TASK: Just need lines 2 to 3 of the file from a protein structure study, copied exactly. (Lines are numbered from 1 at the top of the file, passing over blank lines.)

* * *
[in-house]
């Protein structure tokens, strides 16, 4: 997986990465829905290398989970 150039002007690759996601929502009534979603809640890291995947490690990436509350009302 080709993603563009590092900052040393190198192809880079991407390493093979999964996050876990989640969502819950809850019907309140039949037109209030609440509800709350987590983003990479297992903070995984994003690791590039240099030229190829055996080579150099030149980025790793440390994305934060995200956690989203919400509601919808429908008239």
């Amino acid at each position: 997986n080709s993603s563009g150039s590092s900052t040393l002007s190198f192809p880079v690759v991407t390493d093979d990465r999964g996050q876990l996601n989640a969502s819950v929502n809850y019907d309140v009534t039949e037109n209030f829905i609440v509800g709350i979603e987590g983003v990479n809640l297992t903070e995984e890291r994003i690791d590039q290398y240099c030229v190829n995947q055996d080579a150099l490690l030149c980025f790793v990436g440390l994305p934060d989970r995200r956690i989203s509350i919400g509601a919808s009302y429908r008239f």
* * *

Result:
């Protein structure tokens, strides 16, 4: 997986990465829905290398989970 150039002007690759996601929502009534979603809640890291995947490690990436509350009302 080709993603563009590092900052040393190198192809880079991407390493093979999964996050876990989640969502819950809850019907309140039949037109209030609440509800709350987590983003990479297992903070995984994003690791590039240099030229190829055996080579150099030149980025790793440390994305934060995200956690989203919400509601919808429908008239």
């Amino acid at each position: 997986n080709s993603s563009g150039s590092s900052t040393l002007s190198f192809p880079v690759v991407t390493d093979d990465r999964g996050q876990l996601n989640a969502s819950v929502n809850y019907d309140v009534t039949e037109n209030f829905i609440v509800g709350i979603e987590g983003v990479n809640l297992t903070e995984e890291r994003i690791d590039q290398y240099c030229v190829n995947q055996d080579a150099l490690l030149c980025f790793v990436g440390l994305p934060d989970r995200r956690i989203s509350i919400g509601a919808s009302y429908r008239f």